The purpose of a preposition is to show the relationship of the object of the preposition to the rest of the sentence. Following is a list of words that are commonly used as prepositions:
The pen was on the desk.
The pen was in the desk.
The pen was under the desk.
The pen was above the desk.
He met his colleagues before the meeting.
He met his colleagues after the meeting.
He met his colleagues during the meeting.
In the two sets of examples above, prepositional phrases are used to indicate the relationship between the preposition, the object of the preposition, and the rest of the sentence.
Some words that can be used as prepositions can also be used as adverbs or conjunctions. In order for a word to be a preposition, it must have an object. Otherwise, it is not a preposition.
They asked us to let them know when we were through with our meeting.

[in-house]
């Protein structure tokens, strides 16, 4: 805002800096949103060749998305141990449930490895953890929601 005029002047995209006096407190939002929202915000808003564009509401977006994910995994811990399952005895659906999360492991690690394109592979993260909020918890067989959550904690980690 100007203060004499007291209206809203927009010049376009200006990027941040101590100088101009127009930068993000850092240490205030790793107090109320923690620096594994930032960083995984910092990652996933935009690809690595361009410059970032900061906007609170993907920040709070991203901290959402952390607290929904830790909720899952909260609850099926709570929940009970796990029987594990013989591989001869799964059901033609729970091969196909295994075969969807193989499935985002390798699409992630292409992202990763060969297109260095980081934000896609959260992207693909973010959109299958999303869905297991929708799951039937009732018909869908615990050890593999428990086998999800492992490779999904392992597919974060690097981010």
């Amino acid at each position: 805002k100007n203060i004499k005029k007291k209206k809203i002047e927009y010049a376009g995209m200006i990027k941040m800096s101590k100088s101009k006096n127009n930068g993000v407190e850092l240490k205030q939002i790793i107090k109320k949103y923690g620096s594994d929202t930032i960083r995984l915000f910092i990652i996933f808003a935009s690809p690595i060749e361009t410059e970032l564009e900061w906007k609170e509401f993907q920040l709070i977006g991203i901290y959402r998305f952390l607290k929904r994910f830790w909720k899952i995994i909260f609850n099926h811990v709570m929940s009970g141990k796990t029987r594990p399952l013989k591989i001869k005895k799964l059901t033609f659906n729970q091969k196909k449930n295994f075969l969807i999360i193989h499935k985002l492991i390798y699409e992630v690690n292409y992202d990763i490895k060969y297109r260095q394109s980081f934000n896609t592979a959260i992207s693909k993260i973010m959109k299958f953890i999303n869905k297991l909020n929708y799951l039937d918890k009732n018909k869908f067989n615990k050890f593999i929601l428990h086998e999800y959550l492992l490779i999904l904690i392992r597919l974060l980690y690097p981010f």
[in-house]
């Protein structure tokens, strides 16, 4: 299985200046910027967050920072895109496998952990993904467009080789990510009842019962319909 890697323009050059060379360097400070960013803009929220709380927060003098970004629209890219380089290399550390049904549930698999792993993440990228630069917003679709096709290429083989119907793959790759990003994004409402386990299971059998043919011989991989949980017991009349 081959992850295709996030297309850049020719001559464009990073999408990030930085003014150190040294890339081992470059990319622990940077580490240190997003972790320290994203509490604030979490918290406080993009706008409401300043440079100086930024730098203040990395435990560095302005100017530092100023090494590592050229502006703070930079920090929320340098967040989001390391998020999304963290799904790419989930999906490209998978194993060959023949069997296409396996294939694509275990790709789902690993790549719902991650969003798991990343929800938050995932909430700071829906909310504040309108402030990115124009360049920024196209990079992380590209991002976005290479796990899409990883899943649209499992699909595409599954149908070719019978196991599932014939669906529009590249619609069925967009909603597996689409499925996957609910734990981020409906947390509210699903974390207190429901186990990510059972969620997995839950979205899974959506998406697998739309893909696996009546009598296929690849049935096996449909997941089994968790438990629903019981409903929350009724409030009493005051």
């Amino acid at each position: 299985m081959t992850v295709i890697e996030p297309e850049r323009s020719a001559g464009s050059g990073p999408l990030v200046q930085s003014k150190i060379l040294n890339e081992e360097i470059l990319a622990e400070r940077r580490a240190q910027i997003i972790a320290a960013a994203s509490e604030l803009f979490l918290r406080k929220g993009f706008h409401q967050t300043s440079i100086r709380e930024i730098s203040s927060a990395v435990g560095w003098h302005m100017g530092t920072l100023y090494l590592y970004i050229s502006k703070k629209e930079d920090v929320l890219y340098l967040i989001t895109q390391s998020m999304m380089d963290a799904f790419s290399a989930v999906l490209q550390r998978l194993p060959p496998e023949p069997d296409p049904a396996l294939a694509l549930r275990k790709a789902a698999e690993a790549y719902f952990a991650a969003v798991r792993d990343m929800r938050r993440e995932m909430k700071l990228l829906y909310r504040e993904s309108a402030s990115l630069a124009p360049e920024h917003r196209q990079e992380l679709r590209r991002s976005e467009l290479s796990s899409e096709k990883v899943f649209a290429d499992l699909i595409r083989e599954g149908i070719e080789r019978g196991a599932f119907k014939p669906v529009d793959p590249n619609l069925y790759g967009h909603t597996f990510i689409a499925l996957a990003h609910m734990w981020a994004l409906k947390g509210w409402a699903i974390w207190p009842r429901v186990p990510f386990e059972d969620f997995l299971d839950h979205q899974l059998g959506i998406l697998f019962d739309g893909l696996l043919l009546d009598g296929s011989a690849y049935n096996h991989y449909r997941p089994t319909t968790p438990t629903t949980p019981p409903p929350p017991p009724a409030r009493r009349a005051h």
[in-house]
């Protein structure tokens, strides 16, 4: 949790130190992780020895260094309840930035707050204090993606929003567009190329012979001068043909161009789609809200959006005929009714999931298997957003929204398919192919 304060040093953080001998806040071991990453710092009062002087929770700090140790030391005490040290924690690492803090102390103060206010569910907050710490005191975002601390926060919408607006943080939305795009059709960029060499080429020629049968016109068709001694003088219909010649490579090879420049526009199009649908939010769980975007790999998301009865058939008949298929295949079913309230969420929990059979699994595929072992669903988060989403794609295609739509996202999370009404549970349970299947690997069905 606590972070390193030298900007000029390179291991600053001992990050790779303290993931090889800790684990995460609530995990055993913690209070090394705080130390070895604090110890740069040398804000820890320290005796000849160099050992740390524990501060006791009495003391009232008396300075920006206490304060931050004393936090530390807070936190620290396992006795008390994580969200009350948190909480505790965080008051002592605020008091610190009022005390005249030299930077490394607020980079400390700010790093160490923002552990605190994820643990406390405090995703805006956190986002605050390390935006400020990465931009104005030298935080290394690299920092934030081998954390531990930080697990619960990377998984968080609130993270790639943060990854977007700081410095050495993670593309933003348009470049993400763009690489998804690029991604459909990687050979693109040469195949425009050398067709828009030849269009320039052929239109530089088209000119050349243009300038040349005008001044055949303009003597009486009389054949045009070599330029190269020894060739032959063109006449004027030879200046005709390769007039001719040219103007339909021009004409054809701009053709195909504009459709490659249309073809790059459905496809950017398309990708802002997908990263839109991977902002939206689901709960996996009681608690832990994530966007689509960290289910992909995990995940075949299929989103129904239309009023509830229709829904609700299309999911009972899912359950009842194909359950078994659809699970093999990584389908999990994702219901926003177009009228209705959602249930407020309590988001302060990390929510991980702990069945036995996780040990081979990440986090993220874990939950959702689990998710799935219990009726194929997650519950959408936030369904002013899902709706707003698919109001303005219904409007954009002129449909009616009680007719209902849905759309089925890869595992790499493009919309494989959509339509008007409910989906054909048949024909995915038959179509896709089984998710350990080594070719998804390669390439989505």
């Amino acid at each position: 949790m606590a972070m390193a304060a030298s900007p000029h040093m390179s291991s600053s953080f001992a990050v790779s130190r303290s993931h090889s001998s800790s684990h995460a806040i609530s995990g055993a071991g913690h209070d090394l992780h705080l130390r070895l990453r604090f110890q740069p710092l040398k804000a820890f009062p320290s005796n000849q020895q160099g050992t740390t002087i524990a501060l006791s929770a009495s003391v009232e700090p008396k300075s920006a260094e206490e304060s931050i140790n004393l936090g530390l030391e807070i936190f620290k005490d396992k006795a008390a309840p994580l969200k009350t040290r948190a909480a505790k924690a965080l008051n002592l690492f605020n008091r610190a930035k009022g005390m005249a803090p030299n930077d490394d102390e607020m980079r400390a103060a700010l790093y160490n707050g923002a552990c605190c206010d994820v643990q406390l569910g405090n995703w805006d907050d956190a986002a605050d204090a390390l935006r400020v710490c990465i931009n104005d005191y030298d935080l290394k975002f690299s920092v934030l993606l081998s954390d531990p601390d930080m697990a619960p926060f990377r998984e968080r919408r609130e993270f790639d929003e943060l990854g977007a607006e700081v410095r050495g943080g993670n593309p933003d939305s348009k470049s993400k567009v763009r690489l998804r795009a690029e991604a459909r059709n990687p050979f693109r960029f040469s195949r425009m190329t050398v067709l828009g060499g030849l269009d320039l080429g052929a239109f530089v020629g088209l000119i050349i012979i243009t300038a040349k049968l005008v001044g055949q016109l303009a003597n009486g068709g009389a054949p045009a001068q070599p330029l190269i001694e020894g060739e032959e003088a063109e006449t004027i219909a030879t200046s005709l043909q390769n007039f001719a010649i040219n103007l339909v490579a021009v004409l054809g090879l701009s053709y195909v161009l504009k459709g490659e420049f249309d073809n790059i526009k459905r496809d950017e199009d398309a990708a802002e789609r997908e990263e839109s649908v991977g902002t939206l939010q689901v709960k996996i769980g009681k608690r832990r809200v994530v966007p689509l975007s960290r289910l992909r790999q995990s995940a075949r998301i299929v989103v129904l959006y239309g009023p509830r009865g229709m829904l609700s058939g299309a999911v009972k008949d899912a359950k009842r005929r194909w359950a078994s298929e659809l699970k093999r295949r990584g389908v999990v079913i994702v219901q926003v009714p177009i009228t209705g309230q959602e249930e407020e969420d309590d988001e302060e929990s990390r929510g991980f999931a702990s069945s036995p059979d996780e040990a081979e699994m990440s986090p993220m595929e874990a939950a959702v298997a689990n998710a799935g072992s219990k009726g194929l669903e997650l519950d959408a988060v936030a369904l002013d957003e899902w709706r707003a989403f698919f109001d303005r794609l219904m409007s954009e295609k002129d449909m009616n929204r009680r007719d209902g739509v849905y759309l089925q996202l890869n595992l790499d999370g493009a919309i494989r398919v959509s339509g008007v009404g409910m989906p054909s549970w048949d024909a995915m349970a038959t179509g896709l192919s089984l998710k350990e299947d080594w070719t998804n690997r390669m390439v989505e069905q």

He said that the convention would be held mostly outside.
I asked her to take out the trash.
Will you please help us clean up?
The closet inside the room smelled of mold. (Conjunction)
He decided to walk inside the house. (Preposition)
They saw that beneath the table was an umbrella. (Conjunction)
The dog likes to sleep beneath the bed. (Preposition)
When a pronoun follows the preposition, it must be in the object form. The object pronouns are:
I believe that Mr. Jensen was talking to her.
Do you know when Luke will meet with us?
We have not heard from them yet.
Between you and me, any idea is better than his last one.
(Remember that whenever the preposition between is used, the object form of the pronoun must follow it.)
Please let Frank and Janice know that the gift is from them and us.
Are you planning to come with him and me?
We went to the park with them.
They could not learn anything from him.
I believe they will arrive before us.
To whom were you talking?
From where is he?
She just wanted someone with whom to read.
Whom were you talking to?
Where is he from?
She just wanted someone to read with.
In very formal writing, readers may object to sentences that end with a preposition. But for most cases, simply use the order that seems most natural.